Inside a stainless-steel tank at a brew pub here overlooking the redwood-rimmed Russian River, a 45-million-year-old yeast proves its mettle.
And the remarkably resilient prehistoric microbe hasn't just garnered a devoted pack of Fossil Fuels Beer fans, it's also providing palpable proof of the tenacity of life on this planet.
When the Australian-born owner of Stumptown Brewery, Peter Hackett, first learned of the ancient yeast, he doubted this long-extinct strain would ferment anything drinkable. It took the urging of Chip Lambert, an East Bay microbiologist who confirmed the yeast's ancient lineage in his Berkeley lab, to give it a shot. Lambert is also one of the principals of Fossil Fuels Brewing Co., which plans to make the brew available to more pubs and restaurants in the fall.
"I had very low expectations," said Hackett, when he made his first batch of beer in 2006 using the prehistoric yeast. Extracted from a chunk of 45-million-year-old Burmese amber, its revival from deep dormancy by a scientist from California Poly San Luis Obispo riveted the scientific world.
Beer made with the ancient yeast has only been brewed commercially at Stumptown and at Kelley Brothers Brewing Co in Manteca, Calif., where a 22-ounce mug sells for $5. The beer's public debut, however, came in 1997, when a small, experimental batch made by the yeast's discoverer was served at the casting party for "The Lost World: Jurassic Park," a sequel to the 1993 dino-thriller. Those films portray the fictional resurrection of the fearsome animals using DNA from blood in a dinosaur-feeding mosquito entombed in amber.
The films took their inspiration from the work of scientists who were finding insects, plant parts and other ancient material preserved in fossilized tree resin, or amber, including Raul Cano at Cal Poly, who discovered the ancient yeast. Cano has revived hundreds of strains of microbes encased in amber, and is now "a rock star in the single-cell organism world," Hackett said.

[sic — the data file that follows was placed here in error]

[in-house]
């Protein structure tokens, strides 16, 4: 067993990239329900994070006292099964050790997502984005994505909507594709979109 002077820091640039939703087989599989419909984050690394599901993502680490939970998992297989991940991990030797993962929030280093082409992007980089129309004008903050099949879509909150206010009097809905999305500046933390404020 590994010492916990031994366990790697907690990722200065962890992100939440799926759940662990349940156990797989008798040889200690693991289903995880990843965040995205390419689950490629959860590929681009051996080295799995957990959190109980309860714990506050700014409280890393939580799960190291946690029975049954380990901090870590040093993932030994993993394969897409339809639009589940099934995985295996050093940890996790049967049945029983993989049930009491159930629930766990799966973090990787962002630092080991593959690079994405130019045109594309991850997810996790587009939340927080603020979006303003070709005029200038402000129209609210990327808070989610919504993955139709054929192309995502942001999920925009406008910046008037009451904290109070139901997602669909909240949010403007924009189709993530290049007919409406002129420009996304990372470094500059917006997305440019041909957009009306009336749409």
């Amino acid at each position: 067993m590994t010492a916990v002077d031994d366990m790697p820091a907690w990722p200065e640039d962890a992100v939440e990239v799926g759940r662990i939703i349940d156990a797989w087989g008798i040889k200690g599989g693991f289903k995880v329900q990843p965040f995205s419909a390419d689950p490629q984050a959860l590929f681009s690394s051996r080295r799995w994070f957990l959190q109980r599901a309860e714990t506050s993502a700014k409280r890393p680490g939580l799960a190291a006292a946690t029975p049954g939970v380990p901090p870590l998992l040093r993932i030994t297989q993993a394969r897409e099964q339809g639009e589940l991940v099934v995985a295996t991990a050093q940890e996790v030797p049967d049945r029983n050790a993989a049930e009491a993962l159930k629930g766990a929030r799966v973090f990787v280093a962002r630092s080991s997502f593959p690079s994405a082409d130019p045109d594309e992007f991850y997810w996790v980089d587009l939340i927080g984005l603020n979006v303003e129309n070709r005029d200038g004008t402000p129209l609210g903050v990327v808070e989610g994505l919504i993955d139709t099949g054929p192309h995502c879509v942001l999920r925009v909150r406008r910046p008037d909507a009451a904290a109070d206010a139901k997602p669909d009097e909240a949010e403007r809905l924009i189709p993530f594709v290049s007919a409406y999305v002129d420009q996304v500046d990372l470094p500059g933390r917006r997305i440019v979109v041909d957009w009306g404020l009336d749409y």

The yeast was actually trapped in the gooey tree resin during the Eocene epoch, 20 million years after the last dinosaur perished. High temperatures and warm oceans created a balmy environment throughout the Earth, with palm trees growing in what's now Alaska. And, fortuitously, the yeast is an ancient relative of today's Saccharomyces, or brewer's yeast. With 1,500 known species of yeast, a far less useful variety might easily have been captured in the resin.
It's by far the oldest yeast revived, although even older bacteria -- 65 million years old -- have been resurrected, said Cano. A master stock of the ancient yeast is kept at Cal Poly. To get enough yeast for brewing commercial size lots of beer, a few yeast are removed from that stock and allowed to replicate.
Dogfish Head Brewery in Delaware serves a line of "ancient ales," with the oldest of the brewery's yeast derived from a 9,000-year-old tomb in China.
But when three more zeros are added to the microbe's age, "it's like suddenly, whoa, that's an incomprehensible number," said Hackett. "And it really is."
Cano, the Cal Poly scientist, first had to overcome doubts that the ancient Saccharomyces he was cultivating wasn't in fact just a product of contamination by a modern strain. Lambert, a microbiologist then working at Xoma in Berkeley, was brought in to verify Cano's work.
"I was as skeptical as anyone else," said Lambert, who co-owns Fossil Fuels Brewing Co. with Cano and Oakland, Calif., lawyer Scott Bonzell. But he said a sterile verification process showed conclusively that this yeast was of ancient origin.